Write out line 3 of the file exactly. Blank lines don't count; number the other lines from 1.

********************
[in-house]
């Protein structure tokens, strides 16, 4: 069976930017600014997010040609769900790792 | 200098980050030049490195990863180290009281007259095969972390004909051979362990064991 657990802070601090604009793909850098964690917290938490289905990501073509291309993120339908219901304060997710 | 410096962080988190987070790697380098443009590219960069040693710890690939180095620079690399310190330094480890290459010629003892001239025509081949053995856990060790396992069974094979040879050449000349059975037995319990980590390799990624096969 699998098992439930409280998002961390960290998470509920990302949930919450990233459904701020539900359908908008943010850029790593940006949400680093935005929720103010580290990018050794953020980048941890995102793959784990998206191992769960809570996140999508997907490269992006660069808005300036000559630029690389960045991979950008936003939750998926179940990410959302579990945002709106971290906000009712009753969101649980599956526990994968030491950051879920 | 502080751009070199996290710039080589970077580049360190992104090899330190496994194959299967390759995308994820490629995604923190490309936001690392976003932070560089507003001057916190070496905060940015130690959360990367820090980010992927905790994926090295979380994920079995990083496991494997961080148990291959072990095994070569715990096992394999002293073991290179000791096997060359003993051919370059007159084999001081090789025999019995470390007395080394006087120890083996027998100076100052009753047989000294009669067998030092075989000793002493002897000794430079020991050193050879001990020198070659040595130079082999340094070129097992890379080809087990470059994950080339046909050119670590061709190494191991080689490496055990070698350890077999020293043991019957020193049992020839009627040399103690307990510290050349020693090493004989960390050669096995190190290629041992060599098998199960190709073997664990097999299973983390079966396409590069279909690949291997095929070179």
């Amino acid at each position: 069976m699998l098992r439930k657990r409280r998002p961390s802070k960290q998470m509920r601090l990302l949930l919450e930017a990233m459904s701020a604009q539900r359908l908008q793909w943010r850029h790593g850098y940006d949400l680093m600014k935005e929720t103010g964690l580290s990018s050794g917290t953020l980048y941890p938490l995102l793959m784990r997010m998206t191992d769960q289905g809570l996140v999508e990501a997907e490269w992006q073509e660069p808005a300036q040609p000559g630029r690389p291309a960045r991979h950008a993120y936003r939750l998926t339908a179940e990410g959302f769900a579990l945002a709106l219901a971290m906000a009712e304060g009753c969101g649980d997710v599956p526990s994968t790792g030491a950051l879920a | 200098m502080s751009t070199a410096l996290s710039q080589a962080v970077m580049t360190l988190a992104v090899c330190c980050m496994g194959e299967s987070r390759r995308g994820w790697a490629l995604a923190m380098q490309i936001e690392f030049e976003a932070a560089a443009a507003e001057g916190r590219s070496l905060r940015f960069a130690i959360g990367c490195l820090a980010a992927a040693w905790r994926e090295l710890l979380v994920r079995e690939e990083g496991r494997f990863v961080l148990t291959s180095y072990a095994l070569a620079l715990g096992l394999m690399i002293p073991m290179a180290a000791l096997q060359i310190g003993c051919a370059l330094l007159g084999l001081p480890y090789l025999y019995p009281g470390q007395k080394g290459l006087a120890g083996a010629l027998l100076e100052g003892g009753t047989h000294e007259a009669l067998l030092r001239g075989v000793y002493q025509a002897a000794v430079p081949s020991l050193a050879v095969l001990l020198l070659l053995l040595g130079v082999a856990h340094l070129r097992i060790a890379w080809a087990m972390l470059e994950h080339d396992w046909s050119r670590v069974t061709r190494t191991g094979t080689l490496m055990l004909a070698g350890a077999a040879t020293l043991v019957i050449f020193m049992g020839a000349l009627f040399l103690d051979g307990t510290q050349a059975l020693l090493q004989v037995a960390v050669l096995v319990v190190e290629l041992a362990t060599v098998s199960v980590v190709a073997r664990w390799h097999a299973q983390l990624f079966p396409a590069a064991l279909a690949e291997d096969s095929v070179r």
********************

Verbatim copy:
């Amino acid at each position: 069976m699998l098992r439930k657990r409280r998002p961390s802070k960290q998470m509920r601090l990302l949930l919450e930017a990233m459904s701020a604009q539900r359908l908008q793909w943010r850029h790593g850098y940006d949400l680093m600014k935005e929720t103010g964690l580290s990018s050794g917290t953020l980048y941890p938490l995102l793959m784990r997010m998206t191992d769960q289905g809570l996140v999508e990501a997907e490269w992006q073509e660069p808005a300036q040609p000559g630029r690389p291309a960045r991979h950008a993120y936003r939750l998926t339908a179940e990410g959302f769900a579990l945002a709106l219901a971290m906000a009712e304060g009753c969101g649980d997710v599956p526990s994968t790792g030491a950051l879920a | 200098m502080s751009t070199a410096l996290s710039q080589a962080v970077m580049t360190l988190a992104v090899c330190c980050m496994g194959e299967s987070r390759r995308g994820w790697a490629l995604a923190m380098q490309i936001e690392f030049e976003a932070a560089a443009a507003e001057g916190r590219s070496l905060r940015f960069a130690i959360g990367c490195l820090a980010a992927a040693w905790r994926e090295l710890l979380v994920r079995e690939e990083g496991r494997f990863v961080l148990t291959s180095y072990a095994l070569a620079l715990g096992l394999m690399i002293p073991m290179a180290a000791l096997q060359i310190g003993c051919a370059l330094l007159g084999l001081p480890y090789l025999y019995p009281g470390q007395k080394g290459l006087a120890g083996a010629l027998l100076e100052g003892g009753t047989h000294e007259a009669l067998l030092r001239g075989v000793y002493q025509a002897a000794v430079p081949s020991l050193a050879v095969l001990l020198l070659l053995l040595g130079v082999a856990h340094l070129r097992i060790a890379w080809a087990m972390l470059e994950h080339d396992w046909s050119r670590v069974t061709r190494t191991g094979t080689l490496m055990l004909a070698g350890a077999a040879t020293l043991v019957i050449f020193m049992g020839a000349l009627f040399l103690d051979g307990t510290q050349a059975l020693l090493q004989v037995a960390v050669l096995v319990v190190e290629l041992a362990t060599v098998s199960v980590v190709a073997r664990w390799h097999a299973q983390l990624f079966p396409a590069a064991l279909a690949e291997d096969s095929v070179r």